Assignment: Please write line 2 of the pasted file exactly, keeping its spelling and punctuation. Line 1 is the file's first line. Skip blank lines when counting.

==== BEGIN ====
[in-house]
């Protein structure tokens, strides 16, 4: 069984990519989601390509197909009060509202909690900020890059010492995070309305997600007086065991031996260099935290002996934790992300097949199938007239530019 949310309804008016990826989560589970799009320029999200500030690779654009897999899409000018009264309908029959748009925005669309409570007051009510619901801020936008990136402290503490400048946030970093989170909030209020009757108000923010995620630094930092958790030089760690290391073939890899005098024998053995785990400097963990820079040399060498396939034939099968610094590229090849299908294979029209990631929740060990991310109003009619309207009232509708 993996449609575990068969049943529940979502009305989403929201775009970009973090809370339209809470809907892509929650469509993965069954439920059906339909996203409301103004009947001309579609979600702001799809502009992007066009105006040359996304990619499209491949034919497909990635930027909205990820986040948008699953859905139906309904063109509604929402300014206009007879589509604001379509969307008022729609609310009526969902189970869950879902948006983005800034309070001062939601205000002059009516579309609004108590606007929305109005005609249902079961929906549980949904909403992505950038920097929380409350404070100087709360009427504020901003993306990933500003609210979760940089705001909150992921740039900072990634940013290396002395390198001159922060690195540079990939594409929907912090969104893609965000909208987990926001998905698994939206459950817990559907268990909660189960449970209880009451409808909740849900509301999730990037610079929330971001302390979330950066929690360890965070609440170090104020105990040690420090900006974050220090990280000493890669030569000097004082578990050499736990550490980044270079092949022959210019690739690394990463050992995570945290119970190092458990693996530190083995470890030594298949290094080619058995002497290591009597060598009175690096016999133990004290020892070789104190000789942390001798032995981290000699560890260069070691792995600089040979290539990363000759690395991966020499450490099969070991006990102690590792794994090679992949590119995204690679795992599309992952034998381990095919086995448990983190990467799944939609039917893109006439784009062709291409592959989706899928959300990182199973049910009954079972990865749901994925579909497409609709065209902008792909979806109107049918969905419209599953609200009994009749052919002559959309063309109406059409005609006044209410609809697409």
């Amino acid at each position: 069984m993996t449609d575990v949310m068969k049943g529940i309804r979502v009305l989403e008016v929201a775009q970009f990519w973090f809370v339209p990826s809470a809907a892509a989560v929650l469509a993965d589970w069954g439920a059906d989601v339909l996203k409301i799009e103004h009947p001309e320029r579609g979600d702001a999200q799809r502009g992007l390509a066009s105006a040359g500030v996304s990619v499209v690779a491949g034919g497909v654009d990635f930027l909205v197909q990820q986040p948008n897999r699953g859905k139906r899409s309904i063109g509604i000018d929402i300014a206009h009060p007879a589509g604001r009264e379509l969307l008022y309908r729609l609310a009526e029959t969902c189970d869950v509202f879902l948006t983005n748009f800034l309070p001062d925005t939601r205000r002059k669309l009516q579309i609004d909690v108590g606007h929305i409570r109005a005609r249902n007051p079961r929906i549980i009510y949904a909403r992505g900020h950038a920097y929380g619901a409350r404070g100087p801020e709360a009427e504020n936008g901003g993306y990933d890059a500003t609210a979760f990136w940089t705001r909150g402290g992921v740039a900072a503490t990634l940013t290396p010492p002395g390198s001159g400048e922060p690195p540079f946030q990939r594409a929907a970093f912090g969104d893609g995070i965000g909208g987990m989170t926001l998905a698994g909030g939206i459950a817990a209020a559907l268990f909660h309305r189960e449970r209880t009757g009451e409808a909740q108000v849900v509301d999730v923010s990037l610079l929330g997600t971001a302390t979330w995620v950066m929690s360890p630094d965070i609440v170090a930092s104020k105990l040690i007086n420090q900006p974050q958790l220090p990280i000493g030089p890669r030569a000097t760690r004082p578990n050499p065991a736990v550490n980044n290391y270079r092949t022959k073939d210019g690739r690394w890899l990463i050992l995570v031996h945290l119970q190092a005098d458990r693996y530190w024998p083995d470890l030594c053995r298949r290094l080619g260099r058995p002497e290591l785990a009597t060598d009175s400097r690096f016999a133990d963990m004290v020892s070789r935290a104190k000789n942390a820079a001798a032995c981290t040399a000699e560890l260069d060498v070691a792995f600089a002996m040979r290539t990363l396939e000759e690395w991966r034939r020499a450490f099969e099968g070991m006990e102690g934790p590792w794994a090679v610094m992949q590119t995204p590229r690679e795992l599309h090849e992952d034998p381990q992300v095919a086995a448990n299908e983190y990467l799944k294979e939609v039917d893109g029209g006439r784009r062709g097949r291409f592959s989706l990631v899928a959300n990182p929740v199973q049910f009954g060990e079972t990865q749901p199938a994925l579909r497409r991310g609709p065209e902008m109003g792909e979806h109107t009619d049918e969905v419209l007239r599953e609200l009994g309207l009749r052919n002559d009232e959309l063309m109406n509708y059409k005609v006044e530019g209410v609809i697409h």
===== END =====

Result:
């Protein structure tokens, strides 16, 4: 069984990519989601390509197909009060509202909690900020890059010492995070309305997600007086065991031996260099935290002996934790992300097949199938007239530019 949310309804008016990826989560589970799009320029999200500030690779654009897999899409000018009264309908029959748009925005669309409570007051009510619901801020936008990136402290503490400048946030970093989170909030209020009757108000923010995620630094930092958790030089760690290391073939890899005098024998053995785990400097963990820079040399060498396939034939099968610094590229090849299908294979029209990631929740060990991310109003009619309207009232509708 993996449609575990068969049943529940979502009305989403929201775009970009973090809370339209809470809907892509929650469509993965069954439920059906339909996203409301103004009947001309579609979600702001799809502009992007066009105006040359996304990619499209491949034919497909990635930027909205990820986040948008699953859905139906309904063109509604929402300014206009007879589509604001379509969307008022729609609310009526969902189970869950879902948006983005800034309070001062939601205000002059009516579309609004108590606007929305109005005609249902079961929906549980949904909403992505950038920097929380409350404070100087709360009427504020901003993306990933500003609210979760940089705001909150992921740039900072990634940013290396002395390198001159922060690195540079990939594409929907912090969104893609965000909208987990926001998905698994939206459950817990559907268990909660189960449970209880009451409808909740849900509301999730990037610079929330971001302390979330950066929690360890965070609440170090104020105990040690420090900006974050220090990280000493890669030569000097004082578990050499736990550490980044270079092949022959210019690739690394990463050992995570945290119970190092458990693996530190083995470890030594298949290094080619058995002497290591009597060598009175690096016999133990004290020892070789104190000789942390001798032995981290000699560890260069070691792995600089040979290539990363000759690395991966020499450490099969070991006990102690590792794994090679992949590119995204690679795992599309992952034998381990095919086995448990983190990467799944939609039917893109006439784009062709291409592959989706899928959300990182199973049910009954079972990865749901994925579909497409609709065209902008792909979806109107049918969905419209599953609200009994009749052919002559959309063309109406059409005609006044209410609809697409």